Apple's foray into subscription-based gaming is launching very soon, and it's taking steps to try and get players invested early. Apple announced during its keynote presentation today that Apple Arcade will launch with 100 games on September 19, at a subscription cost of $4.99 a month for a family plan.
Several developers took the stage to show off games that are coming to the service, including a new Frogger game and an underwater survival side-scroller from Capcom. The former looks like a Katamari Damacy-style take on Frogger, where you bounce through a playroom level complete with a giant baby who will knock over blocks and put obstacles in your path.
Capcom's underwater game looks to have tense touch-screen harpoon combat and lots of underwater noise effects. Annapurna Interactive also took the stage to show off Sayonara Wild Hearts, a stylish pop-synth game that really scratches our ever-present Rhythm Heaven itch. Alongside those three, a number of other developers were confirmed as coming to the Apple Arcade platform, including Ubisoft, Square Enix, and Devolver Digital. You can see the full lineup in the screencap below, courtesy of Nibel on Twitter:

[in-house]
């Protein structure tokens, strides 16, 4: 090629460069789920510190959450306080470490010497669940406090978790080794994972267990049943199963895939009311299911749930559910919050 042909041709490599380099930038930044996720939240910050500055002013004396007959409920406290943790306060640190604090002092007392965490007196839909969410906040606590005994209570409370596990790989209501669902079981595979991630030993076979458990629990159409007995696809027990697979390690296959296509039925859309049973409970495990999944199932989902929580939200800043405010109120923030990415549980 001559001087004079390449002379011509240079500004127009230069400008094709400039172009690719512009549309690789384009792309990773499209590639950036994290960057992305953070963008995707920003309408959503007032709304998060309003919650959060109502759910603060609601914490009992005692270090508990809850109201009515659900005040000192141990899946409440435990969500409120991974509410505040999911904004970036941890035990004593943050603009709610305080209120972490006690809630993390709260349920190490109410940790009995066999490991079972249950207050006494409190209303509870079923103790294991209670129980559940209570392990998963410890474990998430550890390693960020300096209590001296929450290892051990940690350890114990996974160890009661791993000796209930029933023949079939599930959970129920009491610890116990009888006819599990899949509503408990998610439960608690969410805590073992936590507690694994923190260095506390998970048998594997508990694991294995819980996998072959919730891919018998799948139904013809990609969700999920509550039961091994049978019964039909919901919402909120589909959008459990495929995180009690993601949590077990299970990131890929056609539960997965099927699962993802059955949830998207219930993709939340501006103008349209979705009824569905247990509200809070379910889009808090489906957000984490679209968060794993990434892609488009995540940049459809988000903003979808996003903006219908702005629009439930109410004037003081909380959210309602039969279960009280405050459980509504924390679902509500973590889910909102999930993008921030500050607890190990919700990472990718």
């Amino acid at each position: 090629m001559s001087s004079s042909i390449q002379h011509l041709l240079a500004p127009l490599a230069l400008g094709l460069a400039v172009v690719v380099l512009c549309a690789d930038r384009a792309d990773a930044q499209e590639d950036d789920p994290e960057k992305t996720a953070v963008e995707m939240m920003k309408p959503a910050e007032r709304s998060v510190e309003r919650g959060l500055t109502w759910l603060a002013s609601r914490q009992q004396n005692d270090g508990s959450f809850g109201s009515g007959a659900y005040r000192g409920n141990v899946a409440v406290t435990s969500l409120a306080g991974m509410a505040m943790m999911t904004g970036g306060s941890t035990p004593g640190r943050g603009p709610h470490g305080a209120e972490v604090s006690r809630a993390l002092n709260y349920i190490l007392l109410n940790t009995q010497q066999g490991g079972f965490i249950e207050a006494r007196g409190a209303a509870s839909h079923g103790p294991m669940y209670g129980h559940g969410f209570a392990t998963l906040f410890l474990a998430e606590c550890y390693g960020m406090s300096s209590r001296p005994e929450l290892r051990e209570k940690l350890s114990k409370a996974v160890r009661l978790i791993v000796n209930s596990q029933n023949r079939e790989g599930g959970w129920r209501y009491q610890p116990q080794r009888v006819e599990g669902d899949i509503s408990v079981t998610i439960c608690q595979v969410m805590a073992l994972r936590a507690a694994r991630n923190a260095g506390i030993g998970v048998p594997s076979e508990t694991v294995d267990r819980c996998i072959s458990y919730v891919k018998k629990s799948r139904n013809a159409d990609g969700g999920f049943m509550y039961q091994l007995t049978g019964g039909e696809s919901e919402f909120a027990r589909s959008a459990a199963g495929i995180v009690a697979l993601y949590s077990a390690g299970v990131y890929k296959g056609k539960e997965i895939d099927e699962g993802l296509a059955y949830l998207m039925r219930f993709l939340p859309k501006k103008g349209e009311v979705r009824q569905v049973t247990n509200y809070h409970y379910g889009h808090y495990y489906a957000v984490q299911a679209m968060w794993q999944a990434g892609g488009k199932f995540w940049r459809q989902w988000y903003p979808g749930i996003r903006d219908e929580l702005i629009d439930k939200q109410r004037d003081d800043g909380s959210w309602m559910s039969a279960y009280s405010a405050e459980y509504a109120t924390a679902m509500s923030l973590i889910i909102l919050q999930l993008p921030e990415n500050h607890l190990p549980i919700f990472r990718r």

All Apple Arcade developers- Nibel (@Nibellion) September 10, 2019
- Available September 19
- Over 100 games in the launch catalogue
- $4.99 per month (family subscription)
- launching with one-month free trial#AppleEvent pic.twitter.com/8tJIpiunb4
Apple Arcade is also launching with a one-month trial, so you can try out its subscription service across iPhones, iPads, and Mac computers for yourself. It's a solid plan for a pretty fair price, though both Frogger and Capcom's submerged survival game aren't the killer apps that will make me jump on the bandwagon just yet.
To recap, Apple Arcade:
- Arriving Sept. 19
- Over 100 games at launch
- $4.99/month, with one month free trial
- Family subscription
- New games from Konami and Capcom
- Major developers, both indie and AAA, have signed on
While Apple jumps into the subscription service competition, it already has strong competition in the form of Google and Microsoft. The Stadia subscription service looks to take gaming into the cloud, without a specific platform requirement outside Chrome or the Stadia stick. Microsoft's Xbox Game Pass has also been a strong success for the company, moving to PC and adding an Ultimate version. It remains to be seen whether Apple's service can compete in the oncoming sub wars, though a $5 offering for a massive library of phone games is certainly a start.